So this hiring season (and every hiring season), let’s make sure that we are filling our vacant positions with kind people. Let’s make sure that our schools are filled with kind people. #kidsdeserveit

Tuesday, March 21, 2017

Van Allen Pride

This is the third of four blog posts that I am sharing to elaborate on our work for re-creating our school’s mission/vision (First blog, linked - Inspire Learning; second blog, linked - Act with Empathy).

As a staff, we identified Happiness and Commitment as core values within our school. As a smaller team, we took those words and created the phrase Feel Pride. Based off of feedback that we received, Feel Pride became Van Allen Pride.

What follows is the thought process (as well as my own elaboration) for how and why we went from Happiness and Commitment to Van Allen Pride.

Pride isn’t arrogance, and it isn’t boastful. Instead Pride comes from feelings of self-respect, satisfaction, and accomplishment. Pride is a good thing. Pride is NOT something that we should ever be ashamed of feeling. Pride is something that we should always have in regards to all that we are doing. Feeling Pride correlates with strong levels of commitment and intense feelings of happiness.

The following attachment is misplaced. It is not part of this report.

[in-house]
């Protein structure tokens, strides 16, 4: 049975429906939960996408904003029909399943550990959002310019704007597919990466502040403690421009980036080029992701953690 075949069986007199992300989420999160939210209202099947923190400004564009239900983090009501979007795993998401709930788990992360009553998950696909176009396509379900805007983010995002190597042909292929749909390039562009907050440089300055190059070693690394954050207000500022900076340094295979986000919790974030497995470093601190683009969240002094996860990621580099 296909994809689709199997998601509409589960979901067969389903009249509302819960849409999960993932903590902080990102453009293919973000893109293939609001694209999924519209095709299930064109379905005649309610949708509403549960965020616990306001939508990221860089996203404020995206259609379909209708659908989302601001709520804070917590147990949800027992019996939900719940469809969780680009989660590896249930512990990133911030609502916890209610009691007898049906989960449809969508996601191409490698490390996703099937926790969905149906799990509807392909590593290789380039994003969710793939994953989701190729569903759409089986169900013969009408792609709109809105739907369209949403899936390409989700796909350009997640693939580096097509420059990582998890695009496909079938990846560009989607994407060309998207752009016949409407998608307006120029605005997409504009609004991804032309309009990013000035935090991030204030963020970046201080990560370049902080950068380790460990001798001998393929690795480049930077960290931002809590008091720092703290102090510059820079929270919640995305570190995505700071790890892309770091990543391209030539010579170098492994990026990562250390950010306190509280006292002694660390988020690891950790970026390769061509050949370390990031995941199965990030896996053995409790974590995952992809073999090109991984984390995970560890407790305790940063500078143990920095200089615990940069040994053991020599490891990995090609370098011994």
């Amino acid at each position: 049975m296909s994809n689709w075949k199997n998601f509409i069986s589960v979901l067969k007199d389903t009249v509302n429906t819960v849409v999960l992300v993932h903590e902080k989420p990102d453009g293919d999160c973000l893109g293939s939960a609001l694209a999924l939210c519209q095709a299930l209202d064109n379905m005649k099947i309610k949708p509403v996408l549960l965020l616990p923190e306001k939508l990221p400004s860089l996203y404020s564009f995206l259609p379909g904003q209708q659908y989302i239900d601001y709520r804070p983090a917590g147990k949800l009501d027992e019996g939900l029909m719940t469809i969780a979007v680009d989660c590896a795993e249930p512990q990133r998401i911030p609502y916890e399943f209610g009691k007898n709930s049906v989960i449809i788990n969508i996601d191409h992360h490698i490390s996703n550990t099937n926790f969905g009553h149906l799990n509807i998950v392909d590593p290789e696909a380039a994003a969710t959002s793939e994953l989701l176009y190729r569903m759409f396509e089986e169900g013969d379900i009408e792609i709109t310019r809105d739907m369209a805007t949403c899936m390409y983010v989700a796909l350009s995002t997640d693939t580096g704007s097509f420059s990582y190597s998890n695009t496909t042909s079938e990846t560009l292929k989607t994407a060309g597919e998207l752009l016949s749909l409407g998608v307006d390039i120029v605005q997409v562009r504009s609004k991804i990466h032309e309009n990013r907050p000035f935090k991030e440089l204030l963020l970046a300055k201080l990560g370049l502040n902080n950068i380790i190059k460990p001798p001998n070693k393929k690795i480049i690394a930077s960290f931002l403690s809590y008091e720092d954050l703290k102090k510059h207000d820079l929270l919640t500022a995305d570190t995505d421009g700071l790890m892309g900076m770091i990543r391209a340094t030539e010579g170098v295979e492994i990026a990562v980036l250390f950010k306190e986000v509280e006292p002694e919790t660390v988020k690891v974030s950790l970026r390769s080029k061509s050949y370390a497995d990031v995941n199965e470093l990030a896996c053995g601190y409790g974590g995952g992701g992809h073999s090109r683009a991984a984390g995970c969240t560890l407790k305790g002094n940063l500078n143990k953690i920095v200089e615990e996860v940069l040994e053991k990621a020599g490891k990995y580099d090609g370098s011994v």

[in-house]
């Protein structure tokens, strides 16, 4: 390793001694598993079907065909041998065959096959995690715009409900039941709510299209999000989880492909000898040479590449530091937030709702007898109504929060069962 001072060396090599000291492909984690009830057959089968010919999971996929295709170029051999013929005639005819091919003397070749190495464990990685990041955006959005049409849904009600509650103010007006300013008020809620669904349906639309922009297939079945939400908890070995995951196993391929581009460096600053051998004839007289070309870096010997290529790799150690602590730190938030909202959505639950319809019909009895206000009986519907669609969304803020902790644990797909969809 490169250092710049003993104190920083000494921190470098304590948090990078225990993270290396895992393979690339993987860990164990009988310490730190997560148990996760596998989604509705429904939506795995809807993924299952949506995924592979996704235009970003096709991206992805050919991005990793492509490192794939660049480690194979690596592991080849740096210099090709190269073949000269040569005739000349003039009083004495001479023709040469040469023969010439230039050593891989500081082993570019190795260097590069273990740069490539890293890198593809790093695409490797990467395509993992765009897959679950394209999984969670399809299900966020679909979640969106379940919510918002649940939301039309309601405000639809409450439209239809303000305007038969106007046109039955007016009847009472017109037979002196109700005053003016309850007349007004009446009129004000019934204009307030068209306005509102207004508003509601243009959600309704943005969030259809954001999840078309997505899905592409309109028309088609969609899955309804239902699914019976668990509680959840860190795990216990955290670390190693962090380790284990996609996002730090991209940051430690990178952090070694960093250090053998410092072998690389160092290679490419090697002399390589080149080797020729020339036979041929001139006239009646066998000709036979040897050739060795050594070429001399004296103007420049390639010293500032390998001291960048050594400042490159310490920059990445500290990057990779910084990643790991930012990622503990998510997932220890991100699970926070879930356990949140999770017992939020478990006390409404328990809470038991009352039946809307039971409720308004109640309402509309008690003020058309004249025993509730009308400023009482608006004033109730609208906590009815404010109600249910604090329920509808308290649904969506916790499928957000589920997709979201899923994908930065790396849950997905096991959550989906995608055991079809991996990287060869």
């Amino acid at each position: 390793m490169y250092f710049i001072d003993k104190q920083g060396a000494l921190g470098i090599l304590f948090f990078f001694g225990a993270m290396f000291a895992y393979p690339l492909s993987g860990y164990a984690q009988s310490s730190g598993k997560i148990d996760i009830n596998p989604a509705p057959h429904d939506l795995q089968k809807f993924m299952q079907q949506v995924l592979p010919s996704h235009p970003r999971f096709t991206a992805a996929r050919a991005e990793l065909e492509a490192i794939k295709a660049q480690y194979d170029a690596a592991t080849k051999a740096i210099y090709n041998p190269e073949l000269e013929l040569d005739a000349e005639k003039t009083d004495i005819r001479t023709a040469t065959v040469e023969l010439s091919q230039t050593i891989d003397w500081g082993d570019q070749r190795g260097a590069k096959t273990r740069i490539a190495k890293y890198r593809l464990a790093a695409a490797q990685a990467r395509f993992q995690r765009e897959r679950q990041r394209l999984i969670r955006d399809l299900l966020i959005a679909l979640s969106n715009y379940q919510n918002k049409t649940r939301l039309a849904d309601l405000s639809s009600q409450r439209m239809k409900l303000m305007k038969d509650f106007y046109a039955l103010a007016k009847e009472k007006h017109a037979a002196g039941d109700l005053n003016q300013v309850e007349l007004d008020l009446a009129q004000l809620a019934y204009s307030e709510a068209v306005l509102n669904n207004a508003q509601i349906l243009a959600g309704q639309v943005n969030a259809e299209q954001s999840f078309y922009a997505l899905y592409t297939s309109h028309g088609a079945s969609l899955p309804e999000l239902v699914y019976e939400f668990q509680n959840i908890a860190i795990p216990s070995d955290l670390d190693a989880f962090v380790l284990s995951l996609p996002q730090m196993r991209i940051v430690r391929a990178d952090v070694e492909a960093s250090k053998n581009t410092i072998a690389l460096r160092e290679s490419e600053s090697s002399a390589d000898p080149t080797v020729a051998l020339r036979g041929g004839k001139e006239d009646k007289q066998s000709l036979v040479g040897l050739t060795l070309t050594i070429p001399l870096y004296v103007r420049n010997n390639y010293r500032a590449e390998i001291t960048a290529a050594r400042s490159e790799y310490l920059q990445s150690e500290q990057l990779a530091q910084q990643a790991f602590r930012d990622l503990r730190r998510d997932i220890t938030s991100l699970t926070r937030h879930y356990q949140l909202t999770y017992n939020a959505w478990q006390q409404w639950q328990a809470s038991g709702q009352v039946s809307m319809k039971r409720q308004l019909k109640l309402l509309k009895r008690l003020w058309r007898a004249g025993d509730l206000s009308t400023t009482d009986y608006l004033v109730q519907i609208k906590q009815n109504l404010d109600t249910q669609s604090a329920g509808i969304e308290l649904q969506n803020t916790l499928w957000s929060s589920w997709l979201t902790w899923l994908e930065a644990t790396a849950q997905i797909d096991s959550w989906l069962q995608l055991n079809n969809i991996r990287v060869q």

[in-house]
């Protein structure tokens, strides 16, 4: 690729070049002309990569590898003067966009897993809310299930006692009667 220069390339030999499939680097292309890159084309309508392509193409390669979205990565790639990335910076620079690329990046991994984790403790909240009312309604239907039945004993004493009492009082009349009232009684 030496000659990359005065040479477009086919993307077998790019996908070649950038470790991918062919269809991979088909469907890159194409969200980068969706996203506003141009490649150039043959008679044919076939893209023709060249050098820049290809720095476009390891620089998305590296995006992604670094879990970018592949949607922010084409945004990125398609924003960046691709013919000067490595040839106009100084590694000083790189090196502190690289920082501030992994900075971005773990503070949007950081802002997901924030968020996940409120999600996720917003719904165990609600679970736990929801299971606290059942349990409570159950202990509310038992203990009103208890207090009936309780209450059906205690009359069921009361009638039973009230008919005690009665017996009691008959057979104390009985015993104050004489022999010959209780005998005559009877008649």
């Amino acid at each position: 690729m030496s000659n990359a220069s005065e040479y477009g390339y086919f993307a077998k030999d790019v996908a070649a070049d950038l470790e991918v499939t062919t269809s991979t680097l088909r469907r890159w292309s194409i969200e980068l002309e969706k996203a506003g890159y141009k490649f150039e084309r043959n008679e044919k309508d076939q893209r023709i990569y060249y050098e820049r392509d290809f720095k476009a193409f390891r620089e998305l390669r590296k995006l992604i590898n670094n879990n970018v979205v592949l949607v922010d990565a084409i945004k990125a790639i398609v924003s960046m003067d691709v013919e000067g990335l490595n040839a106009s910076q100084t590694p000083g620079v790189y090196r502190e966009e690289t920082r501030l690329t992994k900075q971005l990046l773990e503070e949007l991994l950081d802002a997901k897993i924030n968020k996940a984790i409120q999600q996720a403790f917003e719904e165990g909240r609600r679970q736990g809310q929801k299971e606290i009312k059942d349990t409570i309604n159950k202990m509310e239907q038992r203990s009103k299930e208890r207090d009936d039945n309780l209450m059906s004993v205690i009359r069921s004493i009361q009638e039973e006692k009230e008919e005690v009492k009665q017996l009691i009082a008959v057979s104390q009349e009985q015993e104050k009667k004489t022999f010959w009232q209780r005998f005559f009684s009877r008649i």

In his book Beyond Basketball Coach K’s Keywords for Success, Mike Krzyzewski describes it (Pride) as, “A feeling you get from being a part of something bigger than you.” We want staff, students, parents, and other community members to have that feeling of Pride from being a part of Van Allen Elementary School. Krzyzewski goes-on to say, Pride is putting, “Your signature on everything that you do - your best.”

At the end of one of my all-time favorite picture books, The Dot, Vashti's character hands the paper to the boy and says to him, “Please...sign it.” That’s Pride. Put your name on everything that you do. Let other people know that it is your work. Always give your best work, knowing that your work is attached to your name. And then feel good about your work. Feel good about your effort. Feel Pride. Feel Pride in Van Allen. Feel Pride in everything that you do that is associated with Van Allen. Feel Pride that you are a part of all that we are accomplishing at Van Allen.

#VAPride
Via The Dot written and illustrated by Peter Reynolds

Friday, March 10, 2017

Act with Empathy

This is the second of four blog posts that I am sharing to elaborate on our work for re-creating our school’s mission/vision (First blog, linked - Inspire Learning).


As a staff, we also identified Kindness as a core value within our school. As a smaller team, we took that word and created the phrase Act with Empathy.


What follows is the thought process (as well as my own elaboration) for how and why we went from Kindness to Act with Empathy.


We thought that Empathy encompassed kindness. If one was Empathetic, they would also be Kind. We didn’t necessarily think that the opposite held true. You could potentially be Kind towards others (at least on the surface), but that wouldn’t guarantee that you were Empathetic. It just seemed to us that you could fake Kindness; you couldn’t fake Empathy.